Volunteers canvass Clark County to collect food

By Katie Gillespie, Columbian Education Reporter

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That house, Vancouver resident Fred Bruechert points out, has a tall fence around the front yard. He usually avoids those.

That one, he notices, has a “No Soliciting” sign. He moves on.

At the third, a Walk & Knock bag sits, empty and soaked on the front porch. That’s a giveaway.

But it’s on his fourth house that Bruechert strikes gold Saturday: A large plastic bag filled with canned foods, and a frozen turkey, sitting out for the annual Walk & Knock food drive.

“Our first one,” Bruechert said, hefting the bag over his shoulder. “Yay!”

The event is sponsored by the Clark County Lions, Rotary and Kiwanis clubs for the Clark County Food Bank.

Now in its 32nd year, the food drive sends families, Boy Scout Troops and school clubs across Clark County. More than 4,000 volunteers zigzag through neighborhoods, collecting bags from houses, boxing up canned goods and sending them off to the Clark County Food Bank. This year’s drive has brought in 254,140 pounds of food so far.

It’s a family affair for Vancouver couple Chris and Angie Nelson, who have been volunteering for the Walk & Knock for about five years.

“We drug all our friends into it,” Chris Nelson said, as he, his daughter, niece, cousin, brother, uncle and Bruechert, a friend, spread out, canvassing the Carter Park and Hough neighborhoods. Angie Nelson, meanwhile, stayed behind at Lincoln Elementary School, coordinating volunteer groups across downtown Vancouver.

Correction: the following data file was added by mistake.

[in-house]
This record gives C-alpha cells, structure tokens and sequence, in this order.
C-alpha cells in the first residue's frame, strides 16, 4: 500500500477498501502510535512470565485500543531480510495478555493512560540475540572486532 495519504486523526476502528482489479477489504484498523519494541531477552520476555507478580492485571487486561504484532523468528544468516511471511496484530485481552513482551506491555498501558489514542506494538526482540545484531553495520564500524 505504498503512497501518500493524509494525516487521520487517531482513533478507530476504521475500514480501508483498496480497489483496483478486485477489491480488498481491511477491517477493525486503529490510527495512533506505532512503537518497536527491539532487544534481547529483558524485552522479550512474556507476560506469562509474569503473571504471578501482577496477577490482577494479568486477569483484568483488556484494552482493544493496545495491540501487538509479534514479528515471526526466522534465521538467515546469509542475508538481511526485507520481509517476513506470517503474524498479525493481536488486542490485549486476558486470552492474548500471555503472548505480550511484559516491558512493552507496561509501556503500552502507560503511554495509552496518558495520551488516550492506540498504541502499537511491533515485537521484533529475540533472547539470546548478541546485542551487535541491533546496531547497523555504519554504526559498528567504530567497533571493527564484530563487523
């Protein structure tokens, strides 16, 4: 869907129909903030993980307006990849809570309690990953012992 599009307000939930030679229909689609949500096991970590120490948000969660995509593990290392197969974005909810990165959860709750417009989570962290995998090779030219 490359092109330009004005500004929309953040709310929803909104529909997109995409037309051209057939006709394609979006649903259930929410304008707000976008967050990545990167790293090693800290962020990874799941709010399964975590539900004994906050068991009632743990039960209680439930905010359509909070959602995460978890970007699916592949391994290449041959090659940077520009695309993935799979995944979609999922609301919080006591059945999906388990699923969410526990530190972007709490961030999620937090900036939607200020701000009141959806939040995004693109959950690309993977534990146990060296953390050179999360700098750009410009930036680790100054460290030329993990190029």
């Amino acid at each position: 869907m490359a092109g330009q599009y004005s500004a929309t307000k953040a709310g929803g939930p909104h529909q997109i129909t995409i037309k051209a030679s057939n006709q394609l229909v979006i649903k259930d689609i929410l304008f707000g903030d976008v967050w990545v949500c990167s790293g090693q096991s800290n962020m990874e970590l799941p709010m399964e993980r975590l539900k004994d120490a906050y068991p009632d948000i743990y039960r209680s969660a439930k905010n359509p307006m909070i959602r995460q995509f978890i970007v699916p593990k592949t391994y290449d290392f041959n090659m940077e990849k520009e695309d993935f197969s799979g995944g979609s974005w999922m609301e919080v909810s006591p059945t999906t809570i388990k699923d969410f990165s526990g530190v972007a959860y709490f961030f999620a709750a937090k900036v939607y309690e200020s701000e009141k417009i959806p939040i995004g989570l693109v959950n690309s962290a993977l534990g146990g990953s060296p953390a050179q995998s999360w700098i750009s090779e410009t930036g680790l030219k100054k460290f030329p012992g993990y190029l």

Chris Nelson noted she’s been up until 1 a.m. most nights recently working on the event.

“Just the last minute emails,” he said, driving the family’s tailgating van around, looking for bags. “It takes a lot.”

Shaun Nelson, Chris Nelson’s brother, and Richard Ellis, his uncle, split up along one street, peppering houses on either side.

“I’m going crush it, dude,” Shaun Nelson hollered at Ellis as he jogged down the road. Ellis points out that in this neighborhood, some of these families likely need the food bank’s help themselves. And indeed, at times, members of the group knock on doors and are greeted by families inside who say times are scarce and they can’t afford to donate this year.

Nonetheless, the back of the van is soon filled with the red-and-brown paper bags.

“Fred’s got too many bags,” Chris Nelson mumbles, pulling over as he watched Bruechert, his arms laden with food. “I’ve got to go help him.”

“Every year,” he adds with a smile, shaking his head.

The Kidz Bop versions of Justin Bieber’s “Sorry” and Taylor Swift’s “Bad Blood” blared from the speakers as the family drove. Chris Nelson’s 9-year-old daughter, Isabel, and her 4-year-old cousin, Nora, dance in the back, reaching through the door as they took food donations from their family members.

“You’re keeping morale up,” Chris Nelson said to his daughter.

After about two hours of trudging through the rain and knocking on doors, every street on Chris Nelson’s map is crossed off. All that’s left is a trip to Hudson’s Bay High School, where the family joined a queue of volunteers dropping off their bags of food. Hundreds of plastic bags pile in front of the school, while yet more volunteers box up the cans and load them into a semitrailer.

It seems there’s more food than usual, Chris Nelson said, looking at the growing pile of bags.

“I think it’s Christmas, the holidays get started,” he said. “People want to help more.”